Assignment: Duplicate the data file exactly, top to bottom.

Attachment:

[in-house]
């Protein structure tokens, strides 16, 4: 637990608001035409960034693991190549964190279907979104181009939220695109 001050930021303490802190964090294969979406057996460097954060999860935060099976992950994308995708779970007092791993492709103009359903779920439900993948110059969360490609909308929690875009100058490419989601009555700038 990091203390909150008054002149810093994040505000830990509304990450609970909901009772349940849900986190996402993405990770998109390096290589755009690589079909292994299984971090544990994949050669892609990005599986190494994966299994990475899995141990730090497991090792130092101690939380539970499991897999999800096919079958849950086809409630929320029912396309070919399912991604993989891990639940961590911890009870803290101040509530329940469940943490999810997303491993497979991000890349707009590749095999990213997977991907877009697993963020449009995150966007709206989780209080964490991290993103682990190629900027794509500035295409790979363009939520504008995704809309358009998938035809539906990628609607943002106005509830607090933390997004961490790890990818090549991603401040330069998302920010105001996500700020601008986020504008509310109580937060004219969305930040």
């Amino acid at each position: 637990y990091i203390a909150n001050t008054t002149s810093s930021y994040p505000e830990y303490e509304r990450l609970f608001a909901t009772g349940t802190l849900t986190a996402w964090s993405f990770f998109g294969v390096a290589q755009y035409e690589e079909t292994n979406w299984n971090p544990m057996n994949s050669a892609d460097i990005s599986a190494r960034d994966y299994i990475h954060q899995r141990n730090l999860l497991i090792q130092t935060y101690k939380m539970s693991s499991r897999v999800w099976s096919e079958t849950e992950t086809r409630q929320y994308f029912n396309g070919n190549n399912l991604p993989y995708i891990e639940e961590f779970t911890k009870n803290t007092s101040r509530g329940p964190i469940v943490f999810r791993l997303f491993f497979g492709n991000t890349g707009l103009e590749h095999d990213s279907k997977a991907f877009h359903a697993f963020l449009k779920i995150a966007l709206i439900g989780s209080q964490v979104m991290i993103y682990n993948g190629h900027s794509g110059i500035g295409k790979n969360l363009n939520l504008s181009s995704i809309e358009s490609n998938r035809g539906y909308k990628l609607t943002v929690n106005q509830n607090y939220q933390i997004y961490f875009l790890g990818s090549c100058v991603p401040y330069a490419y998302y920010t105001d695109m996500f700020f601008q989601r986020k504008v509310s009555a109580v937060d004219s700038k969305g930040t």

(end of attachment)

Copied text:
[in-house]
């Protein structure tokens, strides 16, 4: 637990608001035409960034693991190549964190279907979104181009939220695109 001050930021303490802190964090294969979406057996460097954060999860935060099976992950994308995708779970007092791993492709103009359903779920439900993948110059969360490609909308929690875009100058490419989601009555700038 990091203390909150008054002149810093994040505000830990509304990450609970909901009772349940849900986190996402993405990770998109390096290589755009690589079909292994299984971090544990994949050669892609990005599986190494994966299994990475899995141990730090497991090792130092101690939380539970499991897999999800096919079958849950086809409630929320029912396309070919399912991604993989891990639940961590911890009870803290101040509530329940469940943490999810997303491993497979991000890349707009590749095999990213997977991907877009697993963020449009995150966007709206989780209080964490991290993103682990190629900027794509500035295409790979363009939520504008995704809309358009998938035809539906990628609607943002106005509830607090933390997004961490790890990818090549991603401040330069998302920010105001996500700020601008986020504008509310109580937060004219969305930040």
């Amino acid at each position: 637990y990091i203390a909150n001050t008054t002149s810093s930021y994040p505000e830990y303490e509304r990450l609970f608001a909901t009772g349940t802190l849900t986190a996402w964090s993405f990770f998109g294969v390096a290589q755009y035409e690589e079909t292994n979406w299984n971090p544990m057996n994949s050669a892609d460097i990005s599986a190494r960034d994966y299994i990475h954060q899995r141990n730090l999860l497991i090792q130092t935060y101690k939380m539970s693991s499991r897999v999800w099976s096919e079958t849950e992950t086809r409630q929320y994308f029912n396309g070919n190549n399912l991604p993989y995708i891990e639940e961590f779970t911890k009870n803290t007092s101040r509530g329940p964190i469940v943490f999810r791993l997303f491993f497979g492709n991000t890349g707009l103009e590749h095999d990213s279907k997977a991907f877009h359903a697993f963020l449009k779920i995150a966007l709206i439900g989780s209080q964490v979104m991290i993103y682990n993948g190629h900027s794509g110059i500035g295409k790979n969360l363009n939520l504008s181009s995704i809309e358009s490609n998938r035809g539906y909308k990628l609607t943002v929690n106005q509830n607090y939220q933390i997004y961490f875009l790890g990818s090549c100058v991603p401040y330069a490419y998302y920010t105001d695109m996500f700020f601008q989601r986020k504008v509310s009555a109580v937060d004219s700038k969305g930040t």